"It's an English Town!" – 72 Hours Amid the Mayhem in Marseille
VICE Sports was in Marseille last weekend to witness the violent clashes between football fans, hooligans, and local police. This is what we saw.
35 injured, with one in a critical condition – that was the toll from the disorder surrounding the England-Russia match in Marseille last Saturday. In the space of three days, the city saw the best and worst of football: the party and the war. Fans from both sides left the port city on Monday. Some are proud, but spirits are low among the majority. Others will still stay for months to come – in a cell at the Baumettes prison in the south of the city.
"Truly, truly sorry"
On Monday afternoon, Alexander Booth is stood accused in the dock for the first time in his life. The young English chef is a long way from home in the High Court of Marseille. Last weekend, he was celebrating his 20th birthday when he was arrested among the melee of English and Russian fans, local people and riot police, who clashed in and around the game. He faces the judge wearing his England shirt. But there is no longer the look of an enthusiastic football fan on his face, just disappointment. Accompanied by a translator, he does not seem to understand proceedings, only that it isn't good news. The local prosecutor, Brice Robin, had set the tone that morning. He publicly asked his deputy to call for prison sentences for all those arrested in the street fighting between fans. They will be next up in line behind Alexander. He seems like a nice guy caught up in the middle of it all. He admits to throwing a plastic cup and sticking two fingers up when the fighting broke out on Saturday. But, above all, he was there to party with his father, who is also in the room. "I would like to say sorry to the police and to the people and city of Marseille. Truly, truly sorry... I was in the wrong place at the wrong time." And with at least two grams of alcohol in his blood, the prosecutor notes.
The sentence is announced but his father does not understood. Distraught, Alexander babbles, "Two months..." His father slumps down, "What?! Two months?!" He points his finger as if giving an order: "Hang in there! I'll come and get you..." Then, in tears, he tries to make his way through the barricade of journalists at the courtroom exit. He is outraged, and his lawyer "extremely disappointed". His son will likely serve his sentence at Baumettes, and will then be banned from travelling to France and its overseas territories for two years.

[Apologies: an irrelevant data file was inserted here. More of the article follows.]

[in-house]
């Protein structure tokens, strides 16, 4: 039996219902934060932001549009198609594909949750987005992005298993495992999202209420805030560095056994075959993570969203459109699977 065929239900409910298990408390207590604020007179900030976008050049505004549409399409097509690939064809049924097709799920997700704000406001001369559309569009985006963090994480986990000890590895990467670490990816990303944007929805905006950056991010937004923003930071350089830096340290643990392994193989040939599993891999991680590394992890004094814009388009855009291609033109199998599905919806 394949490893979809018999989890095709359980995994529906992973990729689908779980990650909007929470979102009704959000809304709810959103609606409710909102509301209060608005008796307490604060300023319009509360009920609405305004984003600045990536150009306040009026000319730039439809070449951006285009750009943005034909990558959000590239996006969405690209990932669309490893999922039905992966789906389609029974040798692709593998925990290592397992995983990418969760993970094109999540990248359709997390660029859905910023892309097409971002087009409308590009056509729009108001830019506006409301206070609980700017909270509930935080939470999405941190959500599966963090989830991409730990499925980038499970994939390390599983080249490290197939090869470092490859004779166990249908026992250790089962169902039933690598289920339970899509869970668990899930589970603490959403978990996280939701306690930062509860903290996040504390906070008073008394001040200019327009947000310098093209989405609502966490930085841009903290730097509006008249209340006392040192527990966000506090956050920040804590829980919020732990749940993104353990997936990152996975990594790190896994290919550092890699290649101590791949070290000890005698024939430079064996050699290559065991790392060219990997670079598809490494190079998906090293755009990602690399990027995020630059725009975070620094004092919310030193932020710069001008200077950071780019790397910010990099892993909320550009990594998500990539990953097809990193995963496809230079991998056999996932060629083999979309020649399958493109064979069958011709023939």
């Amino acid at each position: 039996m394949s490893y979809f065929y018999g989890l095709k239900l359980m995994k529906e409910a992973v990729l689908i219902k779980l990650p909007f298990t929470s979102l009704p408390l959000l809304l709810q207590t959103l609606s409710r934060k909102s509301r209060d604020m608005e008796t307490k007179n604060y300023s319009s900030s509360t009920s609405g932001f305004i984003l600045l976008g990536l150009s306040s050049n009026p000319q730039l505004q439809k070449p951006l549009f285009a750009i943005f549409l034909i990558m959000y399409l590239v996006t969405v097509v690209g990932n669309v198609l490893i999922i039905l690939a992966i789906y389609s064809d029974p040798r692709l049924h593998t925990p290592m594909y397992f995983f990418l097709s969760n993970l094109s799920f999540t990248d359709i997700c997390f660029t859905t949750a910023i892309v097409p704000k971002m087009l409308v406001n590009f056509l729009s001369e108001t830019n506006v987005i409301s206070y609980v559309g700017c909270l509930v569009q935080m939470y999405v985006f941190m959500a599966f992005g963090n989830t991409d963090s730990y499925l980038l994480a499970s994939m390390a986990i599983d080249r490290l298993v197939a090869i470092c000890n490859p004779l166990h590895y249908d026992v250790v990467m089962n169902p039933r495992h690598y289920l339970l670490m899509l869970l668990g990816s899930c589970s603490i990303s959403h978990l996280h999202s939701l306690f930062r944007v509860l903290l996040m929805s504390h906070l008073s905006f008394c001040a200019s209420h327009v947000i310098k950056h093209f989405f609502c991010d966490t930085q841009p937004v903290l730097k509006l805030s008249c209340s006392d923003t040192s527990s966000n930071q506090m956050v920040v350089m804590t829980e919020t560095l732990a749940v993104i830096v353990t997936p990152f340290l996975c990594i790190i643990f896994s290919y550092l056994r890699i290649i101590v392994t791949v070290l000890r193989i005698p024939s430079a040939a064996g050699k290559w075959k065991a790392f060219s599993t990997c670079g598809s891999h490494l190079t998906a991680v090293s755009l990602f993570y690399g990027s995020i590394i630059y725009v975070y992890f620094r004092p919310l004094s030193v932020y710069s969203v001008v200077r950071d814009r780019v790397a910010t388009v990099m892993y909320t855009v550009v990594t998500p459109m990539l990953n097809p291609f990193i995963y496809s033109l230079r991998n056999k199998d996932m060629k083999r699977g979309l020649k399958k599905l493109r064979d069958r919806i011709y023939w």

The "fight zone" in Marseille
The Queen Victoria, O'Malley's, Temple and Out Back: four pubs stood side by side in the old port area of Marseille. It was there that England fans set up shop last Thursday night. An area marked by flags of St George, with names of cities or towns printed on them by their owners. Norwich is written on 30-year-old England fan Dan's flag. He is putting it up next to 20 or so others on the quay opposite the Queen Victoria.
It's Friday afternoon, and the English Zone starts to fill up with fans from the four pubs. "It's an English town!" yells Dan. According to police, around 50,000 England fans have made the trip and are now meandering around in what is a pleasant atmosphere for the moment. "We're calm, there's no provocation, but as they drink, things can easily escalate, and it's considered to be like a fight zone here," one officer tells me.
There's a party atmosphere, even if last night a minor clash left the media casting their glare upon England supporters. Harry has come from Leicester. He explains the altercation while ordering his pint at the bar in O'Malley's. On his phone there's an article condemning the behaviour of England fans with a photo of him. "My girlfriend called me in a panic when she saw the article. She didn't understand why I was caught up in this shit. I'm not a fighter. It was guys from here who came looking to stir shit up, we were just defending ourselves." Anthony Heraud, the manager of the pub, was doing the rounds and told me: "I have the CCTV tapes that show it's the English who are being attacked." The prefecture talks to him at 4pm that afternoon about the possibility of an administrative closure. "They want to send everyone to the fan zone but the English feel at home here."